Why Japanese-English (J-E) Is Better Than English-Japanese (E-J)
Notice how all methods discussed on this site always refer to J-E but never the opposite E-J? You look at a Japanese sentence, see how well you know it, then check the English to see if you understood it right.
But what about the opposite? Seeing an English sentence and having to produce the Japanese. Afterall, wouldn’t this practice your production ability?
There are multiple reasons why this is done, but it really comes down to one concept: Your goal is to understand Japanese.
You will eventually be reading Japanese. Watching Japanese. Listening to Japanese. Not English. So doing the opposite would be unnatural.
But what about the English side!? It’s still there.
Recently Jalup reader Alexandre made a great comment helping someone who was concerned whether she had to understand every word in the definition section (back) of an Anki sentence card to mark it as correct. He responded:
“Failing cards for not understanding something in the back of the card is something you should not do. In fact, if you manage to understand the sentence in the first place, there’s no reason to even look at the back unless you happen to be unsure about something, in which case you would look at the definitions in the back merely to see if they confirm your understanding or not.”
This is what it all comes down to.
The goal is not to do J-E or even J-J. The ultimate goal is to do just J.
You read a sentence on an Anki card, you understand it, you don’t even look at the back of the card (the definition section), and you move on. This is how your interaction with real Japanese will become, and this is what is leading you there.
Through this movement, you go through reviews quickly and efficiently. And this is why seeing English on the front of the card would get in the way.
Are you saying E-J is bad?
You don’t need me to remind you again that this Japanese study is your own. Do you like doing E-J and have been successful with it? Then keep on doing that. Different person, different strategy.
But what about RTK or Kanji Kingdom? The English is on the front!
Some of you may point out that this is E-J in a sense. If I’m so adamant about J-E, why not go kanji (which is J) to English keyword.
Two important reasons:
1. The English keyword is more of a mnemonic to create an association with the kanji.
2. You want to be able to practice producing kanji. You can’t test yourself on this if you see the kanji first.
I’m aware though that the later issue of still being exposed to English is present. To cancel out this effect, I include Japanese keywords. Kanji Assist solves this a step further by allowing you full access to the Japanese keyword immediately. Within a short amount of time, you are really just looking at the J-keyword and then producing the kanji. Similar to the way a native Japanese student might do on a test in Elementary school where he has to write the kanji from the hiragana word.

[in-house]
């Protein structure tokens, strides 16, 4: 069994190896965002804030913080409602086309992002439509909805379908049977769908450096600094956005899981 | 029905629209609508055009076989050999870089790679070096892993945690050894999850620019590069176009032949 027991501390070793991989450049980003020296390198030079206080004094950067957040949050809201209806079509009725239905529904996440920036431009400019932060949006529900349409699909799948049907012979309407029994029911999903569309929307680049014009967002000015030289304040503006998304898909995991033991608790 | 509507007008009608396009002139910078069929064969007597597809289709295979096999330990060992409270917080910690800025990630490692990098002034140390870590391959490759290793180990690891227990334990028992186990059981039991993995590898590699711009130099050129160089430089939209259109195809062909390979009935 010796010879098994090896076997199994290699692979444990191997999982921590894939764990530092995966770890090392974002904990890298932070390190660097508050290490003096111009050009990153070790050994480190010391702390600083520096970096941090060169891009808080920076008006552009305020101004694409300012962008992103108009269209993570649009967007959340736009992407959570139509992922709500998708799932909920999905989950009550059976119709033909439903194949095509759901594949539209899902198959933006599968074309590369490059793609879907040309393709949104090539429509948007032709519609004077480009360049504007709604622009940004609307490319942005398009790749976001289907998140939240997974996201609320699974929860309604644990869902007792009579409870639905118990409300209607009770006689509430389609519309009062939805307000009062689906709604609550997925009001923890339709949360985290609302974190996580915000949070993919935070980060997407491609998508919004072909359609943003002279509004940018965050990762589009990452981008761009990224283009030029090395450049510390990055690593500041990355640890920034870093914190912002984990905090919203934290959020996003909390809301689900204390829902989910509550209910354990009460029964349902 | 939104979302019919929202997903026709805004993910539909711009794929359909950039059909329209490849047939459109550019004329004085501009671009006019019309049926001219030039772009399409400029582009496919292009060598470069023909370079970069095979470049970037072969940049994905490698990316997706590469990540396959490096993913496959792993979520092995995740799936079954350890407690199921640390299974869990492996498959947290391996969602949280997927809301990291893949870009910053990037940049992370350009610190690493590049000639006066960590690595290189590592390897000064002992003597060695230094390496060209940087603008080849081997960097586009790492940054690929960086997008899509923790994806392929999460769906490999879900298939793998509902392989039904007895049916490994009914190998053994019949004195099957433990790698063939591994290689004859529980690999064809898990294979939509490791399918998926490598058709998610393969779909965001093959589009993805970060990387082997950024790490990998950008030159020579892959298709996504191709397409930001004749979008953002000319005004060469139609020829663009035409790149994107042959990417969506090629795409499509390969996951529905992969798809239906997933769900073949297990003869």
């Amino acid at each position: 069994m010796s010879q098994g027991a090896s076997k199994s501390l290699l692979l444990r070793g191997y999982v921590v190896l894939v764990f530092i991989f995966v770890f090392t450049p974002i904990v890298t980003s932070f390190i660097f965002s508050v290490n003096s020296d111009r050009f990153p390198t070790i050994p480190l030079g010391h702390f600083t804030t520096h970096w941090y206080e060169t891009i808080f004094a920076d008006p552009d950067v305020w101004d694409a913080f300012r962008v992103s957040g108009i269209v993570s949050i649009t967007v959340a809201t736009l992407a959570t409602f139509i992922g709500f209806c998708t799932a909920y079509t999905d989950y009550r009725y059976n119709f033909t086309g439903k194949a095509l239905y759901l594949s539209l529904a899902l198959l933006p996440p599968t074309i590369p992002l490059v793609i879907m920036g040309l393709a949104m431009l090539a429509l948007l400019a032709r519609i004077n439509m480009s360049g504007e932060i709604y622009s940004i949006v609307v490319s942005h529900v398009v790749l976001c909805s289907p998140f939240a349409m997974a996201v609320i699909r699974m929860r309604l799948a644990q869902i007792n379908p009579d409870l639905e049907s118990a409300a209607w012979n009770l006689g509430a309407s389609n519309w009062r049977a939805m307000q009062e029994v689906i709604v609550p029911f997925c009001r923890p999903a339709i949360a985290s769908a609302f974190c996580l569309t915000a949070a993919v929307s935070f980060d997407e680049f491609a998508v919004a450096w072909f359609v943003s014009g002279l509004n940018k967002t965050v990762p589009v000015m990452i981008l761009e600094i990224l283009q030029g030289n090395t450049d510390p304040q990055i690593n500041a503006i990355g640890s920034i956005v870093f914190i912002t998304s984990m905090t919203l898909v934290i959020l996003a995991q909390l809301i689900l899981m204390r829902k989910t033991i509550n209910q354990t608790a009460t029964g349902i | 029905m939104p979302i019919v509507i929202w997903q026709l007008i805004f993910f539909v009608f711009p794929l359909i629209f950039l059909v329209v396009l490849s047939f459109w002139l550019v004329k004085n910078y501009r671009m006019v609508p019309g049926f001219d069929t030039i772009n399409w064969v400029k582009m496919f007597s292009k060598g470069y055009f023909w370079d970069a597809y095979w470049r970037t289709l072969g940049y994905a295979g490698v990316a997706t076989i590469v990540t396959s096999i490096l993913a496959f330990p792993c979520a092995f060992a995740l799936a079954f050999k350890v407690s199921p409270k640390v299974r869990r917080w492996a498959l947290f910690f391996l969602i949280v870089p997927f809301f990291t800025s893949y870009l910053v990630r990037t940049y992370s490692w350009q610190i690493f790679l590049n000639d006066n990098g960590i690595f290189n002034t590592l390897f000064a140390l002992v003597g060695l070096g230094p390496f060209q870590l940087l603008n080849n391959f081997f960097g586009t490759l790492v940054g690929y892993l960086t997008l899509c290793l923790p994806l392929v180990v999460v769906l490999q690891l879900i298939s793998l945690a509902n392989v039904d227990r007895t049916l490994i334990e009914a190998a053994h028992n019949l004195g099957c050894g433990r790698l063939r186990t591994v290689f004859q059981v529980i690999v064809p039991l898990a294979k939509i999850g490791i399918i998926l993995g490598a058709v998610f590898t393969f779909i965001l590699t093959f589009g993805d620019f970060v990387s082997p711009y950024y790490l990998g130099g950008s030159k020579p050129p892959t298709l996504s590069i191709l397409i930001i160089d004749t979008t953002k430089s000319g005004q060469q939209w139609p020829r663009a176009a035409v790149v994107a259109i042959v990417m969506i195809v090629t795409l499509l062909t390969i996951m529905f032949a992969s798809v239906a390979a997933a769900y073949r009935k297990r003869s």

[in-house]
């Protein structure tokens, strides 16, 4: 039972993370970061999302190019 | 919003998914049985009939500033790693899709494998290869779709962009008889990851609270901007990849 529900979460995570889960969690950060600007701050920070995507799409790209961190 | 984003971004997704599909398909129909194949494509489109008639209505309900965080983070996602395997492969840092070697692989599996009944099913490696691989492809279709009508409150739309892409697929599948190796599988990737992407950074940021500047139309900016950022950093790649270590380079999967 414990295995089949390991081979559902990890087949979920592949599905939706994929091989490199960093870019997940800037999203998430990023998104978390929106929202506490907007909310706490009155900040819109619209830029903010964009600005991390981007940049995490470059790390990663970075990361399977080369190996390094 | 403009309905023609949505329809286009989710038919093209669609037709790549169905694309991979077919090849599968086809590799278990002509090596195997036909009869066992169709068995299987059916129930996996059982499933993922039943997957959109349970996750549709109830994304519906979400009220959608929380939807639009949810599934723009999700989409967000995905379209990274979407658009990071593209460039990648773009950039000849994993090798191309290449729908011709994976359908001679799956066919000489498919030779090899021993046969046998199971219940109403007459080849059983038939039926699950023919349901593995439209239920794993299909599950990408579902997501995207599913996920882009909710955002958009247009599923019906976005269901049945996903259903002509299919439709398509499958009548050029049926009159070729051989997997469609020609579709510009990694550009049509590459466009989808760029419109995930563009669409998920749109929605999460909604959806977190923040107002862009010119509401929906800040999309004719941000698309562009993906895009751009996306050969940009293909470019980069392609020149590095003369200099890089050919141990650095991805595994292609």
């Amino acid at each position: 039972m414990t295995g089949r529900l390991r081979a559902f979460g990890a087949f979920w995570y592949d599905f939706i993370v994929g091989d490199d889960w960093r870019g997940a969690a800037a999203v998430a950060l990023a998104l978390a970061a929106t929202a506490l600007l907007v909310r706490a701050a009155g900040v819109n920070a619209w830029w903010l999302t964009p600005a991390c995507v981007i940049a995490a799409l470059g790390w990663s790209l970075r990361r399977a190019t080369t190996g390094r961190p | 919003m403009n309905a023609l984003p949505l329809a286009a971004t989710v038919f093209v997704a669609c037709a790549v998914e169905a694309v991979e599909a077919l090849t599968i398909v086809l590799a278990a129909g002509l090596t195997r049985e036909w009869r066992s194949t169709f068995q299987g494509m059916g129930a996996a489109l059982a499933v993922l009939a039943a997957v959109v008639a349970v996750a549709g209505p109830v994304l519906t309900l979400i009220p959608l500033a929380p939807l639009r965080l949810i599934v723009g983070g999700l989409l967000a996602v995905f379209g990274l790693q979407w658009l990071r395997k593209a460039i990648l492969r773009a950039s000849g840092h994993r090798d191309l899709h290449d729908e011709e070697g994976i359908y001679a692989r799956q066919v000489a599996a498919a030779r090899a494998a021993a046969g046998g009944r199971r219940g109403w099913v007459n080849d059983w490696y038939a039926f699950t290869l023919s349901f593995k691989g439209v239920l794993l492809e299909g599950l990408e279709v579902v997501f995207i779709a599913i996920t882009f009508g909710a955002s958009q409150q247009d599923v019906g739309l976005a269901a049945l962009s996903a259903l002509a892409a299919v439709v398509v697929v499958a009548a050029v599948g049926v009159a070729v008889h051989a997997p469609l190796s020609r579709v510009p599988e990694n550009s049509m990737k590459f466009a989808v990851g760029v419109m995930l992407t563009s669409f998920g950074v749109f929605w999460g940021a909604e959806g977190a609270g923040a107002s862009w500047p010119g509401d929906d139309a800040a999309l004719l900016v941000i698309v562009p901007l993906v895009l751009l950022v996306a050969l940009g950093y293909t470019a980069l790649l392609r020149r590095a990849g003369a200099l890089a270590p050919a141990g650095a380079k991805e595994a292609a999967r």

Take the J-path. It’s the one you want.
Short term, long term. The benefits are good. And you want good.
Founder of Jalup. iOS Software Engineer. Former attorney, translator, and interpreter. Still watching 月曜から夜ふかし weekly since 2013.
Great article! I really hate looking at the definitions for my J-E cards but I pretty much always read the definition on my J-J cards, even when I 100% understand a word. I guess I just like the reading practice, even though it probably slows down my reviews a bit. Plus it feels like I’m marking myself correct, which always feels nice :P
On the flip side (literally), the front sentence on the cards I’m not as lenient with. However, I do mark cards correct if I see a word like 検討 that I know the reading of (and remember that I understood it when it was learnt and/or reviewed) but not the definition, only if the sentence still makes sense overall. That probably goes against the reviewing instructions ‘Choose 1 if you messed up on the pronunciation or didn’t understand a WORD or the full sentence’, though like Alexandre has said previously, given the nature of JALUP decks, I know that those words are going to sort themselves out because they the deck is built on itself. It’s definitely something that I just realised by doing, and concerned me a lot at the start of J-J especially. Though I’m not entirely sure if my approach to unknown words -in example sentences- will change when I am making my own cards and don’t have the peace of mind from a pre-made deck to assure me that’ll smooth itself out. Otherwise I feel I might spend an eternity branching every single sentence unknown until death, which didn’t work my first time around. But, maybe I won’t have that problem after the intermediate J-J deck! Or if Adam releases more decks :P *hint hint*
As an aside, I really think Alexandre should write some articles for this site if he’s interested, or at least a place where his thoughts and ideas can be gathered. I’ve gained much insight just from reading his comments around the site, and he’s quite well spoken and has a lot of useful knowledge to share. On top of that, he’s also one of the few vocal people on here that have actually done the 9-10,000 cards that we’re all striving towards. I can only imagine he’d have shared many of the perils and pitfalls that all Anki learners go through/will go through, so I’m certain we’d all relate and benefit.